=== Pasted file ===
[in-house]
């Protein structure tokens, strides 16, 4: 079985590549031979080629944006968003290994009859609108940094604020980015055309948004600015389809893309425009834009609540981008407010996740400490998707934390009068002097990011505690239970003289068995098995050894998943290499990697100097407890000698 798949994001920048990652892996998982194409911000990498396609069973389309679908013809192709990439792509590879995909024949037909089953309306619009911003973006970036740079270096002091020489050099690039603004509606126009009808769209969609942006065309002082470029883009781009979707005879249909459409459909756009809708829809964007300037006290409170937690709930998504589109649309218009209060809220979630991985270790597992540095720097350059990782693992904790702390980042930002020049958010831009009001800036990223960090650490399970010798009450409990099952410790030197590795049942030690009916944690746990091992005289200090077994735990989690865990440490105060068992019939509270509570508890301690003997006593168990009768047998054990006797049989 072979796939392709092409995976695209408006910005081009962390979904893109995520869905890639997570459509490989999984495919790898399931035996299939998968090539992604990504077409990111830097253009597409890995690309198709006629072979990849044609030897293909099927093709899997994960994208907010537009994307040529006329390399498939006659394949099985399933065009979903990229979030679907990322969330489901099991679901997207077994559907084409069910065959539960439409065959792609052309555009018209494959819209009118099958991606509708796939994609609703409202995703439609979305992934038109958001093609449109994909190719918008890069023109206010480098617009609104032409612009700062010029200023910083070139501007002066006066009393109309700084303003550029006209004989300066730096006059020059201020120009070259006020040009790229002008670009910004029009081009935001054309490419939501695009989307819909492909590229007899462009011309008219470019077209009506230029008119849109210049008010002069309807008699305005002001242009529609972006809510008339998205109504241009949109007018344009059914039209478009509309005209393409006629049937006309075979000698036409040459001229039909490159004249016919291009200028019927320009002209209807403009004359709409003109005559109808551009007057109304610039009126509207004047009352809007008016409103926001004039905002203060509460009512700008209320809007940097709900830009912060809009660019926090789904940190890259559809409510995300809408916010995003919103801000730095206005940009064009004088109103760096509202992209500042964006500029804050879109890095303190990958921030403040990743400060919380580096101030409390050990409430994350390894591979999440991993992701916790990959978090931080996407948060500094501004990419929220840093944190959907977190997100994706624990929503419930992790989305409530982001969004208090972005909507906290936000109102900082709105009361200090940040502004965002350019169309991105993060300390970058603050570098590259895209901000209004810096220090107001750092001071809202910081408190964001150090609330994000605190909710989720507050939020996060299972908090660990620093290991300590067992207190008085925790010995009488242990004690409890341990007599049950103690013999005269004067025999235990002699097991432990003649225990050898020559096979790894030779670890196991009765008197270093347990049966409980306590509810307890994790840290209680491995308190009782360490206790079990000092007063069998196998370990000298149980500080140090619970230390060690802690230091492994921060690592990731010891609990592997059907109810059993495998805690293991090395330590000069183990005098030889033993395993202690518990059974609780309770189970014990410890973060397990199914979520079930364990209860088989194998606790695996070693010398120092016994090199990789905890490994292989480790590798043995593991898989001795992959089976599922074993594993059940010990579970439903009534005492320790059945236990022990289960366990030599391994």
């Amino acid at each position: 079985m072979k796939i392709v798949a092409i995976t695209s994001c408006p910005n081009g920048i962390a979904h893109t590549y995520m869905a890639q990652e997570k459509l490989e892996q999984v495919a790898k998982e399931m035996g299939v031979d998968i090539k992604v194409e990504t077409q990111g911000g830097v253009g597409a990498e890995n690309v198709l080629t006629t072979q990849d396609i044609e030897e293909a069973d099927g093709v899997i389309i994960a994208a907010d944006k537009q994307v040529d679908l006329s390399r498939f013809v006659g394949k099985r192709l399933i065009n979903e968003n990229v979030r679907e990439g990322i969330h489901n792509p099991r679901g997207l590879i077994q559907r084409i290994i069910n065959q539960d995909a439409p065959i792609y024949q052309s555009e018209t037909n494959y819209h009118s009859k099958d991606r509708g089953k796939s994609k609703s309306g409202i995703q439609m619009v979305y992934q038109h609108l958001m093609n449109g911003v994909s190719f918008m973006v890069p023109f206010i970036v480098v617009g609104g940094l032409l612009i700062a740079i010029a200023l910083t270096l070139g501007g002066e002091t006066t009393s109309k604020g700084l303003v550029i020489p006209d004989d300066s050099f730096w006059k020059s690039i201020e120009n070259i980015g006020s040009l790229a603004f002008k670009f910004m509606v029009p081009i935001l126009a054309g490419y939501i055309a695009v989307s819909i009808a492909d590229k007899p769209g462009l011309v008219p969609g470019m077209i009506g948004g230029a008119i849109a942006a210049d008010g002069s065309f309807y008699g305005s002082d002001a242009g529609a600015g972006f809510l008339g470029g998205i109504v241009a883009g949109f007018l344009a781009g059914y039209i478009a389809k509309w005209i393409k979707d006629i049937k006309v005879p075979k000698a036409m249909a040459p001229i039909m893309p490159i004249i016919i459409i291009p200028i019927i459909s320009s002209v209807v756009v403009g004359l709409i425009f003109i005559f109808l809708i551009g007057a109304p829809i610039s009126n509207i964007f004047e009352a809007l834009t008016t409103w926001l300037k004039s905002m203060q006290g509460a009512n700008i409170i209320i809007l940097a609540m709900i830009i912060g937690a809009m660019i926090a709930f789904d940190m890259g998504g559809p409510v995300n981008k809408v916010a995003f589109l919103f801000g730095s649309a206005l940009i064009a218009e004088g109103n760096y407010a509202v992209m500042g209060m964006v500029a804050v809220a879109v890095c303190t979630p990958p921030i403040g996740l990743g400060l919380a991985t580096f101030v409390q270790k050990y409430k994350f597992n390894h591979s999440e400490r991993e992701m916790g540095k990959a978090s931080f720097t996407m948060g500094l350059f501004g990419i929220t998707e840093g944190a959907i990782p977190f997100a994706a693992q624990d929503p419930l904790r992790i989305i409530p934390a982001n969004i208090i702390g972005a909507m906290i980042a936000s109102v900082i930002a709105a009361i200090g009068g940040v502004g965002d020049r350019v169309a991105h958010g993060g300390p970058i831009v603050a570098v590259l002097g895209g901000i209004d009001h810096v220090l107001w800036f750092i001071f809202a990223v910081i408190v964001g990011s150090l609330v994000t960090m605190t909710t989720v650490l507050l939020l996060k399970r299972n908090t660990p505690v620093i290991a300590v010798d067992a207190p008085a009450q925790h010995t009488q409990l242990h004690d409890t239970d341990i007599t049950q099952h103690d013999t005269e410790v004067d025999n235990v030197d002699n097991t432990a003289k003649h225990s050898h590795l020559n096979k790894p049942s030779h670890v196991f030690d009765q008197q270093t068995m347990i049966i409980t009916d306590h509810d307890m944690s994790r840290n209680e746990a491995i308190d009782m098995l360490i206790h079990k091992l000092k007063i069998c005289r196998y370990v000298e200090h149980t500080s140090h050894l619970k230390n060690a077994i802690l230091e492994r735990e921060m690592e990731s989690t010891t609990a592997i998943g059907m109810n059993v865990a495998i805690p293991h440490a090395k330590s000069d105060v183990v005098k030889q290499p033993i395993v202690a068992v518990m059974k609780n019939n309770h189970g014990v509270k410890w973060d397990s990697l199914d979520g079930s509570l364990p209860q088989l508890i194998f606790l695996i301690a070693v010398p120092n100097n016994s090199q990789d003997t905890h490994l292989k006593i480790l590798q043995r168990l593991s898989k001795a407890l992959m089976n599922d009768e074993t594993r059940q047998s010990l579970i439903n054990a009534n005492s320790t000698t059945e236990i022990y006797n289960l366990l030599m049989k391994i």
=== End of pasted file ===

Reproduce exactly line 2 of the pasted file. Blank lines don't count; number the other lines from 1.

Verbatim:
């Protein structure tokens, strides 16, 4: 079985590549031979080629944006968003290994009859609108940094604020980015055309948004600015389809893309425009834009609540981008407010996740400490998707934390009068002097990011505690239970003289068995098995050894998943290499990697100097407890000698 798949994001920048990652892996998982194409911000990498396609069973389309679908013809192709990439792509590879995909024949037909089953309306619009911003973006970036740079270096002091020489050099690039603004509606126009009808769209969609942006065309002082470029883009781009979707005879249909459409459909756009809708829809964007300037006290409170937690709930998504589109649309218009209060809220979630991985270790597992540095720097350059990782693992904790702390980042930002020049958010831009009001800036990223960090650490399970010798009450409990099952410790030197590795049942030690009916944690746990091992005289200090077994735990989690865990440490105060068992019939509270509570508890301690003997006593168990009768047998054990006797049989 072979796939392709092409995976695209408006910005081009962390979904893109995520869905890639997570459509490989999984495919790898399931035996299939998968090539992604990504077409990111830097253009597409890995690309198709006629072979990849044609030897293909099927093709899997994960994208907010537009994307040529006329390399498939006659394949099985399933065009979903990229979030679907990322969330489901099991679901997207077994559907084409069910065959539960439409065959792609052309555009018209494959819209009118099958991606509708796939994609609703409202995703439609979305992934038109958001093609449109994909190719918008890069023109206010480098617009609104032409612009700062010029200023910083070139501007002066006066009393109309700084303003550029006209004989300066730096006059020059201020120009070259006020040009790229002008670009910004029009081009935001054309490419939501695009989307819909492909590229007899462009011309008219470019077209009506230029008119849109210049008010002069309807008699305005002001242009529609972006809510008339998205109504241009949109007018344009059914039209478009509309005209393409006629049937006309075979000698036409040459001229039909490159004249016919291009200028019927320009002209209807403009004359709409003109005559109808551009007057109304610039009126509207004047009352809007008016409103926001004039905002203060509460009512700008209320809007940097709900830009912060809009660019926090789904940190890259559809409510995300809408916010995003919103801000730095206005940009064009004088109103760096509202992209500042964006500029804050879109890095303190990958921030403040990743400060919380580096101030409390050990409430994350390894591979999440991993992701916790990959978090931080996407948060500094501004990419929220840093944190959907977190997100994706624990929503419930992790989305409530982001969004208090972005909507906290936000109102900082709105009361200090940040502004965002350019169309991105993060300390970058603050570098590259895209901000209004810096220090107001750092001071809202910081408190964001150090609330994000605190909710989720507050939020996060299972908090660990620093290991300590067992207190008085925790010995009488242990004690409890341990007599049950103690013999005269004067025999235990002699097991432990003649225990050898020559096979790894030779670890196991009765008197270093347990049966409980306590509810307890994790840290209680491995308190009782360490206790079990000092007063069998196998370990000298149980500080140090619970230390060690802690230091492994921060690592990731010891609990592997059907109810059993495998805690293991090395330590000069183990005098030889033993395993202690518990059974609780309770189970014990410890973060397990199914979520079930364990209860088989194998606790695996070693010398120092016994090199990789905890490994292989480790590798043995593991898989001795992959089976599922074993594993059940010990579970439903009534005492320790059945236990022990289960366990030599391994």